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Super Bowl about teams, coaches, not quarterbacks

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No Tom Brady. No Aaron Rodgers. No Drew Brees. No Ben Roethlisberger. No Peyton Manning.

No Eli, either.

Tough to imagine a Super Bowl in this era without at least one of those gunslingers in the spotlight.

Yet none is.

For only the second time since 2003, the NFL’s championship showcase won’t feature a quarterback named Brady, Rodgers, Brees, Roethlisberger or Manning.

Fact is, Super Bowl XLVII is the rarest of all Super Bowl rarities: It has no quarterback star-power.

Joe Flacco? Right.

Colin Kaepernick? Might have it later but doesn’t have it now.

For better or for worse, the story lines of the Feb. 3 showdown in New Orleans have little or nothing to with the quarterbacks. They are about the Harbaughs, Ray Lewis ... and little else.

Doesn’t mean it won’t be a great show. The brother vs. brother aspect is equal parts intrigue, improbable and compelling. The Lewis element, depending which side of his very mixed legacy you celebrate or despise, is an interesting aside.

Then there are the teams themselves. San Francisco, the obvious favorite. Baltimore, the overachieving underdog. This Super Bowl, more than any other in recent memory, is about teams, not quarterbacks. In theory, that’s what championships should be about.

But in reality, the Super Bowl is almost always about quarterbacks. It can cement immortality (think Bart Starr, Joe Namath, Roger Staubach, Terry Bradshaw, Joe Montana and Troy Aikman) or harm legacies (think Craig Morton, Fran Tarkenton, Jim Kelly, Ken Anderson, Dan Marino and Drew Bledsoe).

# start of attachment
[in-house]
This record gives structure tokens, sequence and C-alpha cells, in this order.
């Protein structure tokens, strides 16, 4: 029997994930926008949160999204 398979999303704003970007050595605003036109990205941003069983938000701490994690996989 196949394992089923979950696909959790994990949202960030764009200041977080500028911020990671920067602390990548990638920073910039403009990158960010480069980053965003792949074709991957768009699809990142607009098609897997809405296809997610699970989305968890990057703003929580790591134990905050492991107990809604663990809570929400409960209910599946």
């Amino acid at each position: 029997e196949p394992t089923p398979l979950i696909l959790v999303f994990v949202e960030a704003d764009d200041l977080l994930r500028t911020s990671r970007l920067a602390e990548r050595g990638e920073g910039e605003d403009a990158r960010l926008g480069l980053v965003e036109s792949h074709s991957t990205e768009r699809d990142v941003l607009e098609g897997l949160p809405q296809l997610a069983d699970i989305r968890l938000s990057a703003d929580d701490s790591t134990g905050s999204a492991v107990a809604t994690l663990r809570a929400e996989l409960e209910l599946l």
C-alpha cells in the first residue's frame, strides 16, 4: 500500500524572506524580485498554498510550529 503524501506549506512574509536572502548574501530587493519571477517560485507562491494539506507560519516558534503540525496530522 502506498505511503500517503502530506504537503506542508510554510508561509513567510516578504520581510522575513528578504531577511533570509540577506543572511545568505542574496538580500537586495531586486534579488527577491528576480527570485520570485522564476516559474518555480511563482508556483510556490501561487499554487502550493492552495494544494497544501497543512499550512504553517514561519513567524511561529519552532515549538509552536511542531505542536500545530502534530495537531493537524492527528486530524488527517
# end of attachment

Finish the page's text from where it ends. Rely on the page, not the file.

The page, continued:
Take last year’s Indy Super Bowl, for example. The Giants weren’t great. Neither were the Patriots. But it didn’t matter. In one corner was Eli Manning, trying to join an exclusive multi-ring club. In the other was Tom Brady, seeking vengeance — and a fourth Lombardi Trophy — after being bested three years earlier in a classic shootout with Peyton’s little brother.

In the end, the rematch was as priceless as the original, and nobody cared that the Giants sneaked into the playoffs 9-7. Or that the Patriots were one of the worst defensive teams to ever reach the Super Bowl. What mattered was the quarterback drama, which, in the end, satisfied the audience (except in New England) in every conceivable way.

Which brings us back to Super Bowl XLVII — the first NFL championship minus a Brady, Rodgers, Brees, Roethlisberger or Manning since 2003, when Tampa Bay thrashed Oakland 48-21. Tampa’s quarterback was Brad Johnson. Oakland’s was Rich Gannon. Neither was MVP.

That distinction went to Buccaneers safety Dexter Jackson. It’s belonged to an offensive player every year since, including six times to quarterbacks.

Could the streak end in New Orleans? Possibly. Kaepernick is young but has budding MVP qualities. Flacco is a not-so-flashy veteran who made MVP plays in the playoffs.

But for this Super Bowl, more than any other since 2003, the quarterbacks aren’t center stage. The coaches are. The 49ers’ Jim Harbaugh vs. Baltimore’s John Harbaugh. Little brother vs. big brother. The ultimate sibling rivalry playing out in front of a global audience.

Ray Lewis? Love him or loathe him, his story can’t be ignored. He’s retiring after 17 seasons. He was MVP of Super Bowl XXXV. He’s a 13-time Pro Bowler. He’s arguably the greatest linebacker of all time. He’s applauded for his charity work.

And he beat a double-murder rap in 2000.

So what does it all mean for Super Bowl XLVII? It means it should still be an entertaining show, with or without a quarterback at center stage.

At the end of Super Bowl Sunday, that’s all we really ever want.

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